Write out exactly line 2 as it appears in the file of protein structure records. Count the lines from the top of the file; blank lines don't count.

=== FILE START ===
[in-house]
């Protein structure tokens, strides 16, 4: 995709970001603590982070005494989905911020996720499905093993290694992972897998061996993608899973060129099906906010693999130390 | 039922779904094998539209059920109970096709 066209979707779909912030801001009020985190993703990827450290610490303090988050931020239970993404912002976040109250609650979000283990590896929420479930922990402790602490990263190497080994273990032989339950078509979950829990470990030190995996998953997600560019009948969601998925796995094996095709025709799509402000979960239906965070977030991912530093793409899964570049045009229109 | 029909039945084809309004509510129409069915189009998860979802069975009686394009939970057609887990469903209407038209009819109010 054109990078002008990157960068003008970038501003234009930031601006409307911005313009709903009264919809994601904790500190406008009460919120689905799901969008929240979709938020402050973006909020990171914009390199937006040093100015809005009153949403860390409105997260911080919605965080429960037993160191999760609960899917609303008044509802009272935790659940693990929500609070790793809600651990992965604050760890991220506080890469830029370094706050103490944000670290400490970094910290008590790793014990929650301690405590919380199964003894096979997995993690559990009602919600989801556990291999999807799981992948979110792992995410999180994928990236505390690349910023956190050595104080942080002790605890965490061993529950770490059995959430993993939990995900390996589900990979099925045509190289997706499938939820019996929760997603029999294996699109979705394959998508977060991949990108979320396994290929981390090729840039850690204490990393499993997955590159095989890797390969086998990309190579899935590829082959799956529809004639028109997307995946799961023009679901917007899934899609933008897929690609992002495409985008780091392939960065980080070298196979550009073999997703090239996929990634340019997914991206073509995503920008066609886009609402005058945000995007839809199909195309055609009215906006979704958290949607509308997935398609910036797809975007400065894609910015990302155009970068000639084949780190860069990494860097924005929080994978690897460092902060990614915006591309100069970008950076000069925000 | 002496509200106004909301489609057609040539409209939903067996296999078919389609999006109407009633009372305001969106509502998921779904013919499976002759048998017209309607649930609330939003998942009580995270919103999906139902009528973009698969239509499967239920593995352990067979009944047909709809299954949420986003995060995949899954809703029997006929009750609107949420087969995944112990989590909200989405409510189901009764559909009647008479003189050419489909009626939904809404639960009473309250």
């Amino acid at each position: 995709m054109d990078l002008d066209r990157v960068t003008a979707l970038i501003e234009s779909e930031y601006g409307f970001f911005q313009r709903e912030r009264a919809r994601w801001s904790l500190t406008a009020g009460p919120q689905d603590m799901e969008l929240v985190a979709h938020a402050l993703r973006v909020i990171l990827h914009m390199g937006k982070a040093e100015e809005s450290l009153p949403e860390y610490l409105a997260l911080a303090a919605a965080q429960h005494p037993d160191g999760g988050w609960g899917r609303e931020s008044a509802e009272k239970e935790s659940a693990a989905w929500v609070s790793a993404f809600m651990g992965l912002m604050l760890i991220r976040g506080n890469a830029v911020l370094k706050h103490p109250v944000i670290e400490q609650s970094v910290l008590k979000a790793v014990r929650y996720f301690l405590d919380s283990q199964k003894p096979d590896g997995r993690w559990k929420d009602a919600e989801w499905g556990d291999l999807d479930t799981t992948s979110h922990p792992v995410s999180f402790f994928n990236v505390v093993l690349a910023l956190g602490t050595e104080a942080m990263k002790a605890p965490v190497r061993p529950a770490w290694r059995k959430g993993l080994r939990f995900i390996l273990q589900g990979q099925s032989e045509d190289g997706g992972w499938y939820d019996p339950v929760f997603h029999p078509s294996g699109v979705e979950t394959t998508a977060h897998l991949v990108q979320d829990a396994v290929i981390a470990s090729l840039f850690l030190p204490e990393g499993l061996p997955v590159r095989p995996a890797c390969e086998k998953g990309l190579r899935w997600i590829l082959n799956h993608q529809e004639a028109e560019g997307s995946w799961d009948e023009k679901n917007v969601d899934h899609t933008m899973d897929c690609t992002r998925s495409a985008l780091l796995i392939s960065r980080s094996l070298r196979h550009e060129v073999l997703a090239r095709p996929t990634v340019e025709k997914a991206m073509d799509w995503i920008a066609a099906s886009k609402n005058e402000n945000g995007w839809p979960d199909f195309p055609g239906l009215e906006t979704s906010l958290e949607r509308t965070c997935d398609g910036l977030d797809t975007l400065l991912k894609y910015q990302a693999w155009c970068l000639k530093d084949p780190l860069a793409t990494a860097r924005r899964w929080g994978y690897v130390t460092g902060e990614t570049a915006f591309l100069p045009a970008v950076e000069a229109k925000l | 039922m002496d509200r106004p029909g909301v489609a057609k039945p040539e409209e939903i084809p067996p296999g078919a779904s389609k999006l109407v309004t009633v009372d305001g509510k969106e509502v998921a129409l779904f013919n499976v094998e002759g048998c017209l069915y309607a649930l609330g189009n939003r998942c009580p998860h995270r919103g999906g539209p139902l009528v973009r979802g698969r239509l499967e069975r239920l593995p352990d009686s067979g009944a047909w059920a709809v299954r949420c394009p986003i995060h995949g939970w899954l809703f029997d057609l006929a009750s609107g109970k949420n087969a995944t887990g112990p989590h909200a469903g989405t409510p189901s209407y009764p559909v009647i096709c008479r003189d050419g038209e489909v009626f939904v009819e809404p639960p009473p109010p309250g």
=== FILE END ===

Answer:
């Protein structure tokens, strides 16, 4: 995709970001603590982070005494989905911020996720499905093993290694992972897998061996993608899973060129099906906010693999130390 | 039922779904094998539209059920109970096709 066209979707779909912030801001009020985190993703990827450290610490303090988050931020239970993404912002976040109250609650979000283990590896929420479930922990402790602490990263190497080994273990032989339950078509979950829990470990030190995996998953997600560019009948969601998925796995094996095709025709799509402000979960239906965070977030991912530093793409899964570049045009229109 | 029909039945084809309004509510129409069915189009998860979802069975009686394009939970057609887990469903209407038209009819109010 054109990078002008990157960068003008970038501003234009930031601006409307911005313009709903009264919809994601904790500190406008009460919120689905799901969008929240979709938020402050973006909020990171914009390199937006040093100015809005009153949403860390409105997260911080919605965080429960037993160191999760609960899917609303008044509802009272935790659940693990929500609070790793809600651990992965604050760890991220506080890469830029370094706050103490944000670290400490970094910290008590790793014990929650301690405590919380199964003894096979997995993690559990009602919600989801556990291999999807799981992948979110792992995410999180994928990236505390690349910023956190050595104080942080002790605890965490061993529950770490059995959430993993939990995900390996589900990979099925045509190289997706499938939820019996929760997603029999294996699109979705394959998508977060991949990108979320396994290929981390090729840039850690204490990393499993997955590159095989890797390969086998990309190579899935590829082959799956529809004639028109997307995946799961023009679901917007899934899609933008897929690609992002495409985008780091392939960065980080070298196979550009073999997703090239996929990634340019997914991206073509995503920008066609886009609402005058945000995007839809199909195309055609009215906006979704958290949607509308997935398609910036797809975007400065894609910015990302155009970068000639084949780190860069990494860097924005929080994978690897460092902060990614915006591309100069970008950076000069925000 | 002496509200106004909301489609057609040539409209939903067996296999078919389609999006109407009633009372305001969106509502998921779904013919499976002759048998017209309607649930609330939003998942009580995270919103999906139902009528973009698969239509499967239920593995352990067979009944047909709809299954949420986003995060995949899954809703029997006929009750609107949420087969995944112990989590909200989405409510189901009764559909009647008479003189050419489909009626939904809404639960009473309250």